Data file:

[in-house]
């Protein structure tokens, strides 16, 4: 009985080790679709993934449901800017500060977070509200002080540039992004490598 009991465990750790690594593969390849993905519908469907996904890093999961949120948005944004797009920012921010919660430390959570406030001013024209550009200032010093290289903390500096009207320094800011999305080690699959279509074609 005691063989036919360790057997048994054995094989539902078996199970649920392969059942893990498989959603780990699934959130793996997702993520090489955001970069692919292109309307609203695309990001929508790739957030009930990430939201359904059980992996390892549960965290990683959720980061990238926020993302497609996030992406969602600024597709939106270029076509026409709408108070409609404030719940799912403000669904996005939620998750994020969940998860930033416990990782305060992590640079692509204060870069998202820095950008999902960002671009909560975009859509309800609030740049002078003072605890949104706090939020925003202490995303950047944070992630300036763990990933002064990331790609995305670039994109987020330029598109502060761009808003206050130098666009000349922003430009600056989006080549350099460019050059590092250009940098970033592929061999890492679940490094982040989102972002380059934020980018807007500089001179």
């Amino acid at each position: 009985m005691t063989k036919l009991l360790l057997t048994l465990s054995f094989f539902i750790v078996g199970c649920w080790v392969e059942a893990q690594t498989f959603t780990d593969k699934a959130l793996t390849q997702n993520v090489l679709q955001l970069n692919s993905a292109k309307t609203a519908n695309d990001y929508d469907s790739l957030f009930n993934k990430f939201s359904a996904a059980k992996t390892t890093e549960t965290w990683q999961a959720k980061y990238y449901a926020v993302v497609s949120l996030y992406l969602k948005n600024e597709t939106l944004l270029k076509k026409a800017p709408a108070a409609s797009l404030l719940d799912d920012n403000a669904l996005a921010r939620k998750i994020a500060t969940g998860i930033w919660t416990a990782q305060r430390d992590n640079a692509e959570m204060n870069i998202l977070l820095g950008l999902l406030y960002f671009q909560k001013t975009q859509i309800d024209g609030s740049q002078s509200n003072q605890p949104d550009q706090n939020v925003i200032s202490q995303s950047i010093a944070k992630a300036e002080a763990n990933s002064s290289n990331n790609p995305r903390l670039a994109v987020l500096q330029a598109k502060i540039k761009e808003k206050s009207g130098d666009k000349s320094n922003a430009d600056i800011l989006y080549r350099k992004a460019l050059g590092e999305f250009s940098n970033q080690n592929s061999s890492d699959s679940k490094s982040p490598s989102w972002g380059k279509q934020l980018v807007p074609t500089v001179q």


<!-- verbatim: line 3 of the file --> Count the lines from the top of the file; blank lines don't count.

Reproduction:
């Amino acid at each position: 009985m005691t063989k036919l009991l360790l057997t048994l465990s054995f094989f539902i750790v078996g199970c649920w080790v392969e059942a893990q690594t498989f959603t780990d593969k699934a959130l793996t390849q997702n993520v090489l679709q955001l970069n692919s993905a292109k309307t609203a519908n695309d990001y929508d469907s790739l957030f009930n993934k990430f939201s359904a996904a059980k992996t390892t890093e549960t965290w990683q999961a959720k980061y990238y449901a926020v993302v497609s949120l996030y992406l969602k948005n600024e597709t939106l944004l270029k076509k026409a800017p709408a108070a409609s797009l404030l719940d799912d920012n403000a669904l996005a921010r939620k998750i994020a500060t969940g998860i930033w919660t416990a990782q305060r430390d992590n640079a692509e959570m204060n870069i998202l977070l820095g950008l999902l406030y960002f671009q909560k001013t975009q859509i309800d024209g609030s740049q002078s509200n003072q605890p949104d550009q706090n939020v925003i200032s202490q995303s950047i010093a944070k992630a300036e002080a763990n990933s002064s290289n990331n790609p995305r903390l670039a994109v987020l500096q330029a598109k502060i540039k761009e808003k206050s009207g130098d666009k000349s320094n922003a430009d600056i800011l989006y080549r350099k992004a460019l050059g590092e999305f250009s940098n970033q080690n592929s061999s890492d699959s679940k490094s982040p490598s989102w972002g380059k279509q934020l980018v807007p074609t500089v001179q």